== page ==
Using files to augment API prompt

I’m attempting to use a prompt to match an organisation’s need (typically a charity) with a grant maker. Grant makers all have vastly different criteria for what kind of projects they will fund and there is no standard way for them to articulate that.

We eliminate unsuitable grants based on geography and grant size. Then we are looking to use OpenAI to match a brief plain text explanation from the organisation to the top three options amongst grant makers.

We have no problem doing this using the API and text-davinci-003.

The problem will be when we scale this. Each grant maker’s criteria runs ato around 500 words of text. We are testing with just 4. But when we load hundreds, we are sure to exceed the token limit.

ChatGPT suggested the dataset endpoint but it was either guessing or this appears deprecated. We have also tried uploading the grant maker text to the files endpoint but that only seems to accept fine-tune data. The other approach we have tried is to put the data on a plain text webpage ( and ask the API to read that but no success there either.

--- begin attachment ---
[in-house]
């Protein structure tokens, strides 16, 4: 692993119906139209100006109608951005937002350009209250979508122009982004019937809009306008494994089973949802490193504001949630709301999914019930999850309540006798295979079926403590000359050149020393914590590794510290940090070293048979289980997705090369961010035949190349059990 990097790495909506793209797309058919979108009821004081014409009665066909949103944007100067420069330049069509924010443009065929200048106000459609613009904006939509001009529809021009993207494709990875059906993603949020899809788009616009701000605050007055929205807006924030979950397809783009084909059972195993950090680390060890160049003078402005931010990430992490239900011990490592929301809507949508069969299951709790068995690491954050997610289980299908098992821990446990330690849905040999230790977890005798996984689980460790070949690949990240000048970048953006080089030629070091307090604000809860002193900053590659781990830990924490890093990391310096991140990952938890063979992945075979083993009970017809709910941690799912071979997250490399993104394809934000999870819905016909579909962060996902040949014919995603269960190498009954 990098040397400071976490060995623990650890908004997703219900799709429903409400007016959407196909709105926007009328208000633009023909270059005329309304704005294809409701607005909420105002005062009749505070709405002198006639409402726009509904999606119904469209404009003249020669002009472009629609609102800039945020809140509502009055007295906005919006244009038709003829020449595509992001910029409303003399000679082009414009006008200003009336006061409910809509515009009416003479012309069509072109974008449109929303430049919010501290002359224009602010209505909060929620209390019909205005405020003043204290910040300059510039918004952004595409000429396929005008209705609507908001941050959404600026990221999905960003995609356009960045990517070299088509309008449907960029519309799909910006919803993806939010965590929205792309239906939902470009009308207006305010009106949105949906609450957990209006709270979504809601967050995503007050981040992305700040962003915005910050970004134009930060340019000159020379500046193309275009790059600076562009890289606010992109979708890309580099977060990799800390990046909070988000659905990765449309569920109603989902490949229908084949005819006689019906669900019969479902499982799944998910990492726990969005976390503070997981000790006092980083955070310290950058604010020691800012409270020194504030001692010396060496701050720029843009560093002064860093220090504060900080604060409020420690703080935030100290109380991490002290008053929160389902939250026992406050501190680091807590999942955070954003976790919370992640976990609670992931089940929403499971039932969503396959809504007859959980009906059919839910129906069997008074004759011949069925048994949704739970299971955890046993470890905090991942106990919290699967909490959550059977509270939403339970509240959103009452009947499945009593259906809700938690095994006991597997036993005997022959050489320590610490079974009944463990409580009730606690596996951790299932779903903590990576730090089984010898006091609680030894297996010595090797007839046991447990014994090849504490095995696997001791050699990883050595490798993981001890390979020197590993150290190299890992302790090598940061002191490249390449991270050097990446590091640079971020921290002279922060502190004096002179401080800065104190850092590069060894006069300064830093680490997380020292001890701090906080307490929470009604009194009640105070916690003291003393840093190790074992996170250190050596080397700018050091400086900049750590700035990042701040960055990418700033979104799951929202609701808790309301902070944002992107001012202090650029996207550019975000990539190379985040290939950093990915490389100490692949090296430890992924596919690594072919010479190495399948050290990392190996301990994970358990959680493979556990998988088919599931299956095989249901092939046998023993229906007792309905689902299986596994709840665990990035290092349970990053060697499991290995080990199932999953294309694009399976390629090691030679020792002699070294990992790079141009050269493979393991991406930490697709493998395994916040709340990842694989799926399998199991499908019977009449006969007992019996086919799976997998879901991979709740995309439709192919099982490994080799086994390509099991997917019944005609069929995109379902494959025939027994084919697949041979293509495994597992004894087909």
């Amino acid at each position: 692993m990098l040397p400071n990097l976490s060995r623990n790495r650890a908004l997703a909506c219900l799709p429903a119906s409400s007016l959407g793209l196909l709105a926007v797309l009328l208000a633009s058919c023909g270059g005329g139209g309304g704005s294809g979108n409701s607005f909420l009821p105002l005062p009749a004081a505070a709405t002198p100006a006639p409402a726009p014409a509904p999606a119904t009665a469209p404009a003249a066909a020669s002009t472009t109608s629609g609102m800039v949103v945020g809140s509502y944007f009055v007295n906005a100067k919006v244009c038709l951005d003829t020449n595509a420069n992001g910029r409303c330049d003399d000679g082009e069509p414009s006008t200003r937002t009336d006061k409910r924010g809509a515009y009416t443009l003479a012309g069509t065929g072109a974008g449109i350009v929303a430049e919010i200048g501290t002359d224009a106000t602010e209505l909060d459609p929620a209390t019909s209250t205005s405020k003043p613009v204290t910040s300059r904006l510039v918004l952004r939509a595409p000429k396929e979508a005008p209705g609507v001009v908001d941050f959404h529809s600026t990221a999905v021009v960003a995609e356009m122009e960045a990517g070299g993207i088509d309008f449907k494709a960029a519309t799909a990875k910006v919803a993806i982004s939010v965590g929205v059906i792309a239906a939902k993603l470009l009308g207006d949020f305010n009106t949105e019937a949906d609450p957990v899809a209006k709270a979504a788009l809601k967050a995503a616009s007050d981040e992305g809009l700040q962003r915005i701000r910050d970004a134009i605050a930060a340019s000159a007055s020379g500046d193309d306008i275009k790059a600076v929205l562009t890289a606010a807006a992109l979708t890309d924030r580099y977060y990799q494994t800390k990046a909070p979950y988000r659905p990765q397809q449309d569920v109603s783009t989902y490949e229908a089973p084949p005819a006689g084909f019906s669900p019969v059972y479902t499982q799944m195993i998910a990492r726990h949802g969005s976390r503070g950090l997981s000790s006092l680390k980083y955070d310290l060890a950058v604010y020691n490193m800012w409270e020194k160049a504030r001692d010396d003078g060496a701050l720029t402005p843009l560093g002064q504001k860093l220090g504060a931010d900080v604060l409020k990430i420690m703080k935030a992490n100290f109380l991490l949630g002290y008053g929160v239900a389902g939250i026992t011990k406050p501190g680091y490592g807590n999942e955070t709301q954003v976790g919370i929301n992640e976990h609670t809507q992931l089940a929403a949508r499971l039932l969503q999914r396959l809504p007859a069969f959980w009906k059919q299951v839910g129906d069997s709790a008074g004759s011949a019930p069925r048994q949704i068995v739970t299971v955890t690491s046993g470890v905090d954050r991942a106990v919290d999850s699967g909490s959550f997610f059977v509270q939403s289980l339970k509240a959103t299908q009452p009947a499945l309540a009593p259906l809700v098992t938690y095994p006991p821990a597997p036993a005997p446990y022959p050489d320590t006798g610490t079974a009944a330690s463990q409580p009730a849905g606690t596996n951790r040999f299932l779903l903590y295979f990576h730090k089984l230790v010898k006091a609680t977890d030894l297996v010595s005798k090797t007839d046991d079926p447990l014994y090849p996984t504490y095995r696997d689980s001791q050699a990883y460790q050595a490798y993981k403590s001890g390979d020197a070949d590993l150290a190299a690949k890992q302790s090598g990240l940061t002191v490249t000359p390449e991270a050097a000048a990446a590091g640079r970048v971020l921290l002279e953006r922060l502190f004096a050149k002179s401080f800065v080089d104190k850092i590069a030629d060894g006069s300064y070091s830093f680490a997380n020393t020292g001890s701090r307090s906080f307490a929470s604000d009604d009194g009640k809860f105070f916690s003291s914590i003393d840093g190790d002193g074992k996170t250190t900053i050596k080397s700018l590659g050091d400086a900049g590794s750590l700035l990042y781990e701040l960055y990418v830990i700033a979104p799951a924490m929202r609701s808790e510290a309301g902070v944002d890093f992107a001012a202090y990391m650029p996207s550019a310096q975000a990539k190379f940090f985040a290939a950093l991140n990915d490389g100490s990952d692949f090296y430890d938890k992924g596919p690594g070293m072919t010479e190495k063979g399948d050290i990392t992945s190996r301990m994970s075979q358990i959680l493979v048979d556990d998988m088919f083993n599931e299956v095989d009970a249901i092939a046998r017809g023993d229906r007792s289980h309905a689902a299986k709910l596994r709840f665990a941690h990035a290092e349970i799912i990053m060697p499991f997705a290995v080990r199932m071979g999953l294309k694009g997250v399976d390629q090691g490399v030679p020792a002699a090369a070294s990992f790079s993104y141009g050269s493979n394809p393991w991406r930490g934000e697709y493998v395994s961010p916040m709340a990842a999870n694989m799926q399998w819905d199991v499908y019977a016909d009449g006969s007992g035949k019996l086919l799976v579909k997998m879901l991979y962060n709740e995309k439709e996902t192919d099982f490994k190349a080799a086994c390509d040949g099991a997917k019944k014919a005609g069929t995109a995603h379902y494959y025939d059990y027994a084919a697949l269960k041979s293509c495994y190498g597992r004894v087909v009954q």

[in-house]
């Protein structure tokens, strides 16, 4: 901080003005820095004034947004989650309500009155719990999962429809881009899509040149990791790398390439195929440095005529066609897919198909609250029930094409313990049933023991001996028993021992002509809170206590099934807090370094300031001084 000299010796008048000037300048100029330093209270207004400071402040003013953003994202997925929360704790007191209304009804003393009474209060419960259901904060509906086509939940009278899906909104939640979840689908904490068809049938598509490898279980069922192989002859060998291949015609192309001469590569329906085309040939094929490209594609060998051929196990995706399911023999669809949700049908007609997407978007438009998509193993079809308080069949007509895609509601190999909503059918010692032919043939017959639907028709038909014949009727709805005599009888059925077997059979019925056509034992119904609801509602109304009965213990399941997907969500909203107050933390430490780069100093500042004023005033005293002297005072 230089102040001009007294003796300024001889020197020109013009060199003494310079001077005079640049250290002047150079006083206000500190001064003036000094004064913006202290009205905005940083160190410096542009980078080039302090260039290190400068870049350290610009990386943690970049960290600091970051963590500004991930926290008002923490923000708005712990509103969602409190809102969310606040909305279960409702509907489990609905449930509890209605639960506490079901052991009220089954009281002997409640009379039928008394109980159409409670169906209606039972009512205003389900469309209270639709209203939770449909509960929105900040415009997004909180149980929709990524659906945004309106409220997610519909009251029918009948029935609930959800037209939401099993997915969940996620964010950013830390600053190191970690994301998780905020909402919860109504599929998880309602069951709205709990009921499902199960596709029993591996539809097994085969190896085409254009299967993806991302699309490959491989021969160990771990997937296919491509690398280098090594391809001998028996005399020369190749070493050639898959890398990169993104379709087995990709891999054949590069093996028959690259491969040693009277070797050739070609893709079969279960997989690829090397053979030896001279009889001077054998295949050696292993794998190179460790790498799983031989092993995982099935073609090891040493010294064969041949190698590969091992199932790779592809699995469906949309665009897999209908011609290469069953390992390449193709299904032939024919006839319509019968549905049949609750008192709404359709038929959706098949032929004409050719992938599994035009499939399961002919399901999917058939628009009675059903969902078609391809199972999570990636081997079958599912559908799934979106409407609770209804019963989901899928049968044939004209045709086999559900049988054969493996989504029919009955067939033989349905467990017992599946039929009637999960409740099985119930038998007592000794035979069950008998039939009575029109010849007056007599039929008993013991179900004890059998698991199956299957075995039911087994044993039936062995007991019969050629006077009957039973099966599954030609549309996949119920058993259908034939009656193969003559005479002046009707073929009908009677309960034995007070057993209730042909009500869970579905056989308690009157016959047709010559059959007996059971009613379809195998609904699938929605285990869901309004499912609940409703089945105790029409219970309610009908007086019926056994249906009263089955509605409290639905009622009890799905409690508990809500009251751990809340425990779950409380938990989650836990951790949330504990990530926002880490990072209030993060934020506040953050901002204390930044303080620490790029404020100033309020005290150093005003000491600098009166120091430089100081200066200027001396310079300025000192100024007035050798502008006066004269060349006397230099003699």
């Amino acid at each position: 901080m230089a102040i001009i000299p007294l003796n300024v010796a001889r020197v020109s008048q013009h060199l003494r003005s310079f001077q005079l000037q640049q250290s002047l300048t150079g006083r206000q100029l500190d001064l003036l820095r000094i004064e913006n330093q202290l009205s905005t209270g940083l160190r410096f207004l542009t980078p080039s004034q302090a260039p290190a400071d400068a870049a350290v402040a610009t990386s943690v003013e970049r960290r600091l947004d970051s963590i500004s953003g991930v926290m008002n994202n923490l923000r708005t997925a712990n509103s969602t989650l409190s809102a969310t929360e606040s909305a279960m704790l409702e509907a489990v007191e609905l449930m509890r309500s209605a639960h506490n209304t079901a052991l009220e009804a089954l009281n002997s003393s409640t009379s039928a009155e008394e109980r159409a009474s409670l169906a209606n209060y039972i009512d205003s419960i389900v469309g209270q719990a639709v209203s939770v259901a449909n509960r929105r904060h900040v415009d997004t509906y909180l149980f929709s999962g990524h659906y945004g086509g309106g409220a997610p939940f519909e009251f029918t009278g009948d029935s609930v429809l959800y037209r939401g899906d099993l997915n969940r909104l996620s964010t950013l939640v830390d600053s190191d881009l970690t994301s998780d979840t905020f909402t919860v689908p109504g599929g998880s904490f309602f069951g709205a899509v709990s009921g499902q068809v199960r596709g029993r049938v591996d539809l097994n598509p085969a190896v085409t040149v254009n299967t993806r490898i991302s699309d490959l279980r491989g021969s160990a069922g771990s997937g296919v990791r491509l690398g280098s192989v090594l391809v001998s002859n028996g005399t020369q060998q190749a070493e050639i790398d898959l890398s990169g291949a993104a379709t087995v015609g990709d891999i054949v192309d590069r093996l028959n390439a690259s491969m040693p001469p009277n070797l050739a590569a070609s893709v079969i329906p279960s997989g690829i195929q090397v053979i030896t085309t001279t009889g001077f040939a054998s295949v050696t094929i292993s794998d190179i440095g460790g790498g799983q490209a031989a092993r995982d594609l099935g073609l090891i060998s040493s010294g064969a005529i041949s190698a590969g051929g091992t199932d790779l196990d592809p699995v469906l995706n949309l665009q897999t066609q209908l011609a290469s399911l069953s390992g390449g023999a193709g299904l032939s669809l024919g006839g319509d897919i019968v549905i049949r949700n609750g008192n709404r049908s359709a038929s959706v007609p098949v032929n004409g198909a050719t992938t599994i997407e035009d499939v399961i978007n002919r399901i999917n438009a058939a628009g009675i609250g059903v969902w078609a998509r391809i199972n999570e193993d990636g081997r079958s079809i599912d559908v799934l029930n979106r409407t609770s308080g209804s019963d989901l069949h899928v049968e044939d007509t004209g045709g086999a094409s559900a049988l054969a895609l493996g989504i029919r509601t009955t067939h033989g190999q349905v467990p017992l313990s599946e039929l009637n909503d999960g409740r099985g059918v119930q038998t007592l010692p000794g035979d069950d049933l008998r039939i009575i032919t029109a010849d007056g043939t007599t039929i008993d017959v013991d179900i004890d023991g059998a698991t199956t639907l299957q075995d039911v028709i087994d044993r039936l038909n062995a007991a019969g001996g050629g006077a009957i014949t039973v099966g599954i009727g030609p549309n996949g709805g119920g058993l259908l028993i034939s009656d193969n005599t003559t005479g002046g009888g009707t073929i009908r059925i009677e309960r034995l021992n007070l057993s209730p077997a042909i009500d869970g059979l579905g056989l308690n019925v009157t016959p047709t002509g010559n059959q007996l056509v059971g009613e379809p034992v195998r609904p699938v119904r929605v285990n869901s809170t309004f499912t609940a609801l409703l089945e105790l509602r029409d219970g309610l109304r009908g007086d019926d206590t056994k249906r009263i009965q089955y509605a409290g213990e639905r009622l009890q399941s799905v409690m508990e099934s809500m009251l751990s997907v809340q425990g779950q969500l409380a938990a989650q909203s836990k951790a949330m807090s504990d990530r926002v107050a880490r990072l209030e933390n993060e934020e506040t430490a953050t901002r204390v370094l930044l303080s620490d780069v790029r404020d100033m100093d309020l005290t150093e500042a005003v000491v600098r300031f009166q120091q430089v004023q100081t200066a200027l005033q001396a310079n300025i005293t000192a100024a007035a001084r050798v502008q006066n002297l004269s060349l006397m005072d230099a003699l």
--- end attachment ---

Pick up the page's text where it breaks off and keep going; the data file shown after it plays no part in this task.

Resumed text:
Can you suggest an approach to this problem that is scalable?

In case it makes a difference, we are using Perl to connect to the API…

That sounds like a great project! I suggest you try to use embedding (semantic search) to find the top few most relevant grants based on the similarity between the project description and the grant criteria, then you can feed these top grants to GPT. Here is a tutorial:

This may not work if the project descriptions are written in a way that is very different from the grant criteria. In that case, it may be necessary to use ChatGPT to preprocess the project description and the grant criteria into a more similar format before the semantic search.

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That’s brilliant. Many thanks for the pointers.

Just to be clear, if I use embeddings as suggested, these are not persistent - is that right?
The API generates a vector that I store and then need to do calculate the Cosine Similarity myself.

Am I understanding that correctly?

If you use a cloud service like pinecone, you will upload the grant criteria as documents with embedding vectors and associated metadata. They are persistently stored on pinecone for you. Then for each new project, you also calculate the embedding for it, then use that embedding to query pinecone. Pinecone will run the cosine-similarity search for you and return the top relevant documents.

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